Saara Turunen’s Sivuhenkilö (“The Bystander”, 2018) is an artist novel written by a recognized Finnish author and director-scriptwriter. It is a description of one year on its protagonist’s life, beginning from the publishing of her debut novel and ending on the novel being awarded with a prestigious literary prize. The back cover of the book clearly suggests the novel to be read as autofiction, as it is stated to be a story of “a year on its authors’ life”. On paper, this particular year sounds like a successful one, with its book launch and award. Yet the protagonist does not experience is as such, but constantly feels herself as the “bystander” of her own life. The protagonist’s life is described as very ordinary, lacking any glamour often associated with success. Why so, and what are the political implications of such an emphasis given on ordinariness?
In recent feminist (popular) culture studies, the concept of postfeminism has been central. Postfeminism has been described as a sensibility attached to the cultural landscape of neoliberal capitalism, in which femininity is being highly valued while questions of gender inequality are simultaneously dismissed. In postfeminist culture, successful and exceptional young women are often presented as ideal subjects, in which the promise of change and progress become embodied. (E.g. Gill, 2007; McRobbie, 2009.) In literature and literary studies, the analysis of postfeminism has largely focused on chick lit. However, as suggested by Yanbing Er (2018), women’s contemporary autofiction also serves as an important location for both the production as well as challenging of postfeminist ideals.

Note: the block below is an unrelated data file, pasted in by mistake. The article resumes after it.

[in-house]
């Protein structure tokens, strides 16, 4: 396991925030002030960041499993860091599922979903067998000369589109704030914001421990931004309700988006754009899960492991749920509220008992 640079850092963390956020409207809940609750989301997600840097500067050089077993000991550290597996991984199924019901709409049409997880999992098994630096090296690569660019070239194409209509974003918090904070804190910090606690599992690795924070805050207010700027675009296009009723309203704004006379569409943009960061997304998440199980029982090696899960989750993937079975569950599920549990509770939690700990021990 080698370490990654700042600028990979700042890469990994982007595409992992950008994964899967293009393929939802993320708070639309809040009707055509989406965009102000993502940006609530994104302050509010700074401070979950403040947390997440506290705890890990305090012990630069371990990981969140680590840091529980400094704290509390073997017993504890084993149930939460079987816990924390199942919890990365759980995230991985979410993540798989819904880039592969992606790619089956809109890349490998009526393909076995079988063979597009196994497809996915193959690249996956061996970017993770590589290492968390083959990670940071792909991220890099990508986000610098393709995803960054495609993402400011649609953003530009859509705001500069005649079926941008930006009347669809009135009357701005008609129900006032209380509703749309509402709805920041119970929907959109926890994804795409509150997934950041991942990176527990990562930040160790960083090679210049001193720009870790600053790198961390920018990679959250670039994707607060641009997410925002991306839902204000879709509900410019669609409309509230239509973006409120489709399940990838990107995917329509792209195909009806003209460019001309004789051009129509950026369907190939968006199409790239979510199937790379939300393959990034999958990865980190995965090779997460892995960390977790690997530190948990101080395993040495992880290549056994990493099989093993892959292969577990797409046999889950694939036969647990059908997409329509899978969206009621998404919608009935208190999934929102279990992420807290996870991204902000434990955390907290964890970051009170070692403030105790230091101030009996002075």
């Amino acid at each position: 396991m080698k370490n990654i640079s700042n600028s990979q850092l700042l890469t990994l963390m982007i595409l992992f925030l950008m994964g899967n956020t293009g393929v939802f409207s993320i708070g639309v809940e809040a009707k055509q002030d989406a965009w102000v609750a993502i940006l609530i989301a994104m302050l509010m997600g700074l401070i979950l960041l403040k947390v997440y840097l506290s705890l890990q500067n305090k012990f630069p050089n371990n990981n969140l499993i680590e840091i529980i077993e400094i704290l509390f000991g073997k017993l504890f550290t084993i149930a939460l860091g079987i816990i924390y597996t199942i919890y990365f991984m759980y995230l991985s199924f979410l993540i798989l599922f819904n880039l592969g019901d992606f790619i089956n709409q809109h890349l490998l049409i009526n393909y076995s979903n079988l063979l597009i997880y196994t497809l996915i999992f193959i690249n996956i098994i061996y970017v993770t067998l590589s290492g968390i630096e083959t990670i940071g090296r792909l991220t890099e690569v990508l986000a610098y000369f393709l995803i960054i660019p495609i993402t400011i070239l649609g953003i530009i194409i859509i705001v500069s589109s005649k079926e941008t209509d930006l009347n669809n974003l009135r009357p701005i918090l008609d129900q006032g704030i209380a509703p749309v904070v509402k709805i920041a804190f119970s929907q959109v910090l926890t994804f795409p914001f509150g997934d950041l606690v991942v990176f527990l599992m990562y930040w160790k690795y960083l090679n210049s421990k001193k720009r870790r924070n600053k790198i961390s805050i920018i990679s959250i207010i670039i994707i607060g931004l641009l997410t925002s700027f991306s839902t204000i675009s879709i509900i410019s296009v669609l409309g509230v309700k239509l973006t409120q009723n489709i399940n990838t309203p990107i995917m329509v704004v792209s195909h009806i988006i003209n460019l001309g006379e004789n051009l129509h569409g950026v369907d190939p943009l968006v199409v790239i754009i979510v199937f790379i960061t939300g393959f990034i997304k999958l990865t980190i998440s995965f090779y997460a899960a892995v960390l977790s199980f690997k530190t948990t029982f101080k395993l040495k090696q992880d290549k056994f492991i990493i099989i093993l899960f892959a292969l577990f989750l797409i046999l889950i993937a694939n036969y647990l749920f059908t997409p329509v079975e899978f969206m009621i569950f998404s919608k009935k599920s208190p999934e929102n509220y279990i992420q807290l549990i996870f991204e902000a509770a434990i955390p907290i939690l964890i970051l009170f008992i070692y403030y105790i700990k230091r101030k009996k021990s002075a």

Based on such premises, this presentation aims at answering to the following: What are the political implications of “ordinariness” produced in contemporary women’s autofiction, and how are these implications related to the production or challenging of the postfeminist ideal subject? As my case in point, I will focus on the construction of the authorial subject in Turunen’s novel Sivuhenkilö. Based on my analysis, I argue that the performance of ordinariness carries within two contrary forms of political meaning. First, pleading for ordinariness can work as a refusal and a critique towards the postfeminist ideal subject, which requires individuals to constantly perform themselves in the best possible light. Second the performance of ordinariness can also work as a means for downgrading one’s privileged position in terms of for instance social class.